As it often happens during economic crises, the mob has embraced the opposition party, probably not because of an ideological revolution but because the current party had the misfortune of being the one polishing the throne when the crisis hit. The same can be said for Spain, but for the fact that it happened the other way around and the right-wing rules now.
In any case, this time blind mob rule may have had a lucky strike: among other things, Holland supports getting France out of Afghanistan by the end of this year, cutting nuclear energy by 25% in order to leave more room for renewable energies, recruiting 60,000 more teachers, legalizing same-sex marriage and adoption for LGBT couples, officially recognizing the minor languages of France and finally more public spending, which would be supported by higher taxes, including the aforementioned 75% income tax for the rich. It would be impressive if he delivered in any of that, let alone on all of it. Then again, he is a politician.
These national elections have created a new European scenario, since the Merkel-Sarkozy duo which has ruled the direction of politics in the European Union for the last five years completely vanishes with the socialist victory. Even though Holland seeks to have a closer economic and military relationship between the countries, most of his national agenda will not please Merkel at all, not to mention that Hollande wants to fight against the austerity measures promoted at the European Union by the soon-to-be-dissolved Franco-German duo.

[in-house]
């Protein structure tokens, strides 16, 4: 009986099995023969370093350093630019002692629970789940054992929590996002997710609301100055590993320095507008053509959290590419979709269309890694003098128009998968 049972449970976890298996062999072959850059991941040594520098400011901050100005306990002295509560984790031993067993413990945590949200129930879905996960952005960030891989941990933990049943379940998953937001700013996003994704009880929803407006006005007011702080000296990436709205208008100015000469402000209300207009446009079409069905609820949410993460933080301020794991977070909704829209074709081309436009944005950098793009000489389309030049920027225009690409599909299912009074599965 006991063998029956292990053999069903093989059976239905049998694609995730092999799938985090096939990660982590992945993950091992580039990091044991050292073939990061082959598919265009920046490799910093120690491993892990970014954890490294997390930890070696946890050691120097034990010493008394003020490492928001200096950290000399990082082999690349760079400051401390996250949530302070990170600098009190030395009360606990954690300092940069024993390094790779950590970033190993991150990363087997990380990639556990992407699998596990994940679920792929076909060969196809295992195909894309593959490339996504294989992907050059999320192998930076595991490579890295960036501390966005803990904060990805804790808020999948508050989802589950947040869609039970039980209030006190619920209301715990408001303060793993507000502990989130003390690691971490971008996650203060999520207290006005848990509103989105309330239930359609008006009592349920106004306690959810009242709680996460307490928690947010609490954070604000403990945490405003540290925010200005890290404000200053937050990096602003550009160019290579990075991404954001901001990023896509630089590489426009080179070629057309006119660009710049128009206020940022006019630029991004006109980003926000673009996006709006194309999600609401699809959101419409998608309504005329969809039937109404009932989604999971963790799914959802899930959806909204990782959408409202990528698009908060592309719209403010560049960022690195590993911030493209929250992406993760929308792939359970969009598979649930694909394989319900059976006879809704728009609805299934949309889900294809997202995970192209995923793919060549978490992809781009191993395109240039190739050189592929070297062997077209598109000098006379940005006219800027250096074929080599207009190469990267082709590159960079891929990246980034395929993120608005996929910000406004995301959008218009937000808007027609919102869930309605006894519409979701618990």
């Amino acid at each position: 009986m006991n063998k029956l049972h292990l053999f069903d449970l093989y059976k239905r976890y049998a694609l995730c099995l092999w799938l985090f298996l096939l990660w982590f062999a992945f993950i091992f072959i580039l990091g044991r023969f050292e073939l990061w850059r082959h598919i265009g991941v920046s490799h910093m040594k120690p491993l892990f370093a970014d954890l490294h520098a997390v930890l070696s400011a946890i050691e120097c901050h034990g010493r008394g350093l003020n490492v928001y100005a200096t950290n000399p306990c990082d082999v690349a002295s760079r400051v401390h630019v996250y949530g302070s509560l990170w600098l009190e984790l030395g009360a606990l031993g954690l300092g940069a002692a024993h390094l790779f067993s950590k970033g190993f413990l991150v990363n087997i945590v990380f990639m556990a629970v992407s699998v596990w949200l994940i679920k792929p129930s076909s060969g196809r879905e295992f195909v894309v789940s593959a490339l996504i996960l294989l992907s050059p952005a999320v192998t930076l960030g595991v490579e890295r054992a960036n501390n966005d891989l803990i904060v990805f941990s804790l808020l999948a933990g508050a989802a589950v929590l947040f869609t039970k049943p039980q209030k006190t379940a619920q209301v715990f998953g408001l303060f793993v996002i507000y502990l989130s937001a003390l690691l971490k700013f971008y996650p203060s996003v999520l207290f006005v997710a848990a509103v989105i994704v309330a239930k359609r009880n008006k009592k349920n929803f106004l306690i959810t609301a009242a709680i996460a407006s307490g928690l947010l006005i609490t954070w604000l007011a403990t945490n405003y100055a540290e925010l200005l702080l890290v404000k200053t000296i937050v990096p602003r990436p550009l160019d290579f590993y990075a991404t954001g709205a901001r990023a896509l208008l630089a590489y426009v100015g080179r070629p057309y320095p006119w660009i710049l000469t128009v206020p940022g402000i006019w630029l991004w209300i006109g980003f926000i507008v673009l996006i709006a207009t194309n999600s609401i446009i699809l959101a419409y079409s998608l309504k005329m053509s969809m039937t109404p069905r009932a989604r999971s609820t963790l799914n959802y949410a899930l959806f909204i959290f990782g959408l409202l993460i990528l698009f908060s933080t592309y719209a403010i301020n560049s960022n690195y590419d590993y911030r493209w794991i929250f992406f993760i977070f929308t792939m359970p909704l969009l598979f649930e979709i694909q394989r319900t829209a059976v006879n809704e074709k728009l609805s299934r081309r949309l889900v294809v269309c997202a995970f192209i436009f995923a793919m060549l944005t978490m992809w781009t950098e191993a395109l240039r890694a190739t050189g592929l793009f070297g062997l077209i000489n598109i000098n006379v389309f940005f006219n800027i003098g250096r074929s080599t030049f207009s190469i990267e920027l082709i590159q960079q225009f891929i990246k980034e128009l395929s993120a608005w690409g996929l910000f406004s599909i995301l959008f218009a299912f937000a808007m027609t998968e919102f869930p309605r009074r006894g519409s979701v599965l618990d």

However, maybe the Chancellor will not have much time to bark like a German Shepherd: unfortunately for those who enjoy a good political dispute in which allegedly serious countries behave like children, it looks like the Christian Democratic Union is losing the German vote. If the social-democrats achieve a new coalition with the Greens and the ethnic pro-Danish party, they will probably defeat the right-wing at Schleswig-Holstein, leaving Merkel with only seven of sixteen German States for the 2013 elections.
The socialist victory will have an effect on the rest of Europe even with the CDU still on charge of Germany, so it is strange to imagine what would happen if liberal governments where at the front of the biggest political powers of the supranation. To start with, we would probably stop hearing so much about austerity measures and more about taxing the rich.
(Leer la versión original: Nuevo panorama europeo: los socialistas ganan Francia)